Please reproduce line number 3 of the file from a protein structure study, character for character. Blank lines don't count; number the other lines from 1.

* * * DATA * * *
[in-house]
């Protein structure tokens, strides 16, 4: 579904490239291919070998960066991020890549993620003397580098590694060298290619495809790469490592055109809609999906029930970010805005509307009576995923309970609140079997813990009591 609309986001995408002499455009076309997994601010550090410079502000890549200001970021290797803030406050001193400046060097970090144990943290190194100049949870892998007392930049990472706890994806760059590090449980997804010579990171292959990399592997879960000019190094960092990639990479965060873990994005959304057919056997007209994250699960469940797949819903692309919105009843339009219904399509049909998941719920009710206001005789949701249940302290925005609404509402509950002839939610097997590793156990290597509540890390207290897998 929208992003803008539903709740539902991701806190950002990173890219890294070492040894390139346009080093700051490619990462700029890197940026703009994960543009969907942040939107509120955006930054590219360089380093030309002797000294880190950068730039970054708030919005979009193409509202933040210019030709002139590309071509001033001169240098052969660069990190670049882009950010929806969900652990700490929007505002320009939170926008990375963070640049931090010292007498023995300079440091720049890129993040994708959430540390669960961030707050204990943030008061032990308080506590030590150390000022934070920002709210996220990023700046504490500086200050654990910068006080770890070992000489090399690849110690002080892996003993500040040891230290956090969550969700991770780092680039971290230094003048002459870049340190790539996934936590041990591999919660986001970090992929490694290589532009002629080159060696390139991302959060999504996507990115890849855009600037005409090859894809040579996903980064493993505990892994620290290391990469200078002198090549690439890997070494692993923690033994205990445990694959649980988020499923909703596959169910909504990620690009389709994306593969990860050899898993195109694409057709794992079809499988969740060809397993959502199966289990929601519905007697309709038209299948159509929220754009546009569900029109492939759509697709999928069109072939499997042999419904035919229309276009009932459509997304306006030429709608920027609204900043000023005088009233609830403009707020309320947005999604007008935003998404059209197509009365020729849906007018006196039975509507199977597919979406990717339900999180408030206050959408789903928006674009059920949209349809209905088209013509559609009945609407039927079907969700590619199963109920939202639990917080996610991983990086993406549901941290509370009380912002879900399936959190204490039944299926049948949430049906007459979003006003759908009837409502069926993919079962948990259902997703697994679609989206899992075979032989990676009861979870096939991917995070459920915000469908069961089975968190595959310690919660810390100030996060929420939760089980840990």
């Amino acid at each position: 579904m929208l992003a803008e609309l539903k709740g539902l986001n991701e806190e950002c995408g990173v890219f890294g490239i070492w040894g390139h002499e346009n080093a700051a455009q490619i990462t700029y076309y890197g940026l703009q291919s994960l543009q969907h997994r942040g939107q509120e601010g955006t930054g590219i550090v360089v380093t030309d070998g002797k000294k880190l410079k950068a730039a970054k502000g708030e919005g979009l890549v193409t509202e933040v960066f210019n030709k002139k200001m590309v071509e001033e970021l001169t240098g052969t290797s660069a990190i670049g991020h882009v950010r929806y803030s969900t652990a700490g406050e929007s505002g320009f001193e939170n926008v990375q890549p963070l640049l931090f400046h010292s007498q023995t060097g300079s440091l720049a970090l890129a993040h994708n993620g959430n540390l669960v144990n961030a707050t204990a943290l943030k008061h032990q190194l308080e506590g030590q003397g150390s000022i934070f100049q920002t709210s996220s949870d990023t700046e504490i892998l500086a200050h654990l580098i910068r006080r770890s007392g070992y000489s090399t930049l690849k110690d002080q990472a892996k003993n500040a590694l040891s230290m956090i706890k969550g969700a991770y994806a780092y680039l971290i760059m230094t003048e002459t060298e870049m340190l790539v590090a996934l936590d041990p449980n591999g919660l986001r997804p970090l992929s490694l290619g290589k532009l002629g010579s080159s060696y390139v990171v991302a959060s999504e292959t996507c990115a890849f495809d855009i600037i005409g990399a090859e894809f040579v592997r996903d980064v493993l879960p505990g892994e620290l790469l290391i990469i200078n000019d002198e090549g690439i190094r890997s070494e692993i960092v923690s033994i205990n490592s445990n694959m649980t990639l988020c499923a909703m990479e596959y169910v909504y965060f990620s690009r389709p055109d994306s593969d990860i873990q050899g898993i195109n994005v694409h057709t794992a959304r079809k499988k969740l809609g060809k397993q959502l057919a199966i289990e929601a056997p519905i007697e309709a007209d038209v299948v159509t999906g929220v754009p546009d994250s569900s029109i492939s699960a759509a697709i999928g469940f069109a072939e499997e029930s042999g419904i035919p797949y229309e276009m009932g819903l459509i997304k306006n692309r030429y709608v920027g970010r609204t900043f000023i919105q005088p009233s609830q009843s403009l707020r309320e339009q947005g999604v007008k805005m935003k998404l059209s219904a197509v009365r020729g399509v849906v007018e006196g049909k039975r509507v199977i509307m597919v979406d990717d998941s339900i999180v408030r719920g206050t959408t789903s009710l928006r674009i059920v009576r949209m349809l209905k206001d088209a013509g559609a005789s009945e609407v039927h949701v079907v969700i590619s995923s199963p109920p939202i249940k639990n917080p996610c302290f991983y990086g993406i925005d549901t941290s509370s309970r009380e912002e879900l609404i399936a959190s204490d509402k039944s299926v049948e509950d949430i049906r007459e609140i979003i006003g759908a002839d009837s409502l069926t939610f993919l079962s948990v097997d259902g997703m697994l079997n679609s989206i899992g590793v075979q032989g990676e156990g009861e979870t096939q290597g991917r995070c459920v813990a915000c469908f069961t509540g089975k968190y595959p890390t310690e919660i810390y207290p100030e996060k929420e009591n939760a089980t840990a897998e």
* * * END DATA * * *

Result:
């Amino acid at each position: 579904m929208l992003a803008e609309l539903k709740g539902l986001n991701e806190e950002c995408g990173v890219f890294g490239i070492w040894g390139h002499e346009n080093a700051a455009q490619i990462t700029y076309y890197g940026l703009q291919s994960l543009q969907h997994r942040g939107q509120e601010g955006t930054g590219i550090v360089v380093t030309d070998g002797k000294k880190l410079k950068a730039a970054k502000g708030e919005g979009l890549v193409t509202e933040v960066f210019n030709k002139k200001m590309v071509e001033e970021l001169t240098g052969t290797s660069a990190i670049g991020h882009v950010r929806y803030s969900t652990a700490g406050e929007s505002g320009f001193e939170n926008v990375q890549p963070l640049l931090f400046h010292s007498q023995t060097g300079s440091l720049a970090l890129a993040h994708n993620g959430n540390l669960v144990n961030a707050t204990a943290l943030k008061h032990q190194l308080e506590g030590q003397g150390s000022i934070f100049q920002t709210s996220s949870d990023t700046e504490i892998l500086a200050h654990l580098i910068r006080r770890s007392g070992y000489s090399t930049l690849k110690d002080q990472a892996k003993n500040a590694l040891s230290m956090i706890k969550g969700a991770y994806a780092y680039l971290i760059m230094t003048e002459t060298e870049m340190l790539v590090a996934l936590d041990p449980n591999g919660l986001r997804p970090l992929s490694l290619g290589k532009l002629g010579s080159s060696y390139v990171v991302a959060s999504e292959t996507c990115a890849f495809d855009i600037i005409g990399a090859e894809f040579v592997r996903d980064v493993l879960p505990g892994e620290l790469l290391i990469i200078n000019d002198e090549g690439i190094r890997s070494e692993i960092v923690s033994i205990n490592s445990n694959m649980t990639l988020c499923a909703m990479e596959y169910v909504y965060f990620s690009r389709p055109d994306s593969d990860i873990q050899g898993i195109n994005v694409h057709t794992a959304r079809k499988k969740l809609g060809k397993q959502l057919a199966i289990e929601a056997p519905i007697e309709a007209d038209v299948v159509t999906g929220v754009p546009d994250s569900s029109i492939s699960a759509a697709i999928g469940f069109a072939e499997e029930s042999g419904i035919p797949y229309e276009m009932g819903l459509i997304k306006n692309r030429y709608v920027g970010r609204t900043f000023i919105q005088p009233s609830q009843s403009l707020r309320e339009q947005g999604v007008k805005m935003k998404l059209s219904a197509v009365r020729g399509v849906v007018e006196g049909k039975r509507v199977i509307m597919v979406d990717d998941s339900i999180v408030r719920g206050t959408t789903s009710l928006r674009i059920v009576r949209m349809l209905k206001d088209a013509g559609a005789s009945e609407v039927h949701v079907v969700i590619s995923s199963p109920p939202i249940k639990n917080p996610c302290f991983y990086g993406i925005d549901t941290s509370s309970r009380e912002e879900l609404i399936a959190s204490d509402k039944s299926v049948e509950d949430i049906r007459e609140i979003i006003g759908a002839d009837s409502l069926t939610f993919l079962s948990v097997d259902g997703m697994l079997n679609s989206i899992g590793v075979q032989g990676e156990g009861e979870t096939q290597g991917r995070c459920v813990a915000c469908f069961t509540g089975k968190y595959p890390t310690e919660i810390y207290p100030e996060k929420e009591n939760a089980t840990a897998e």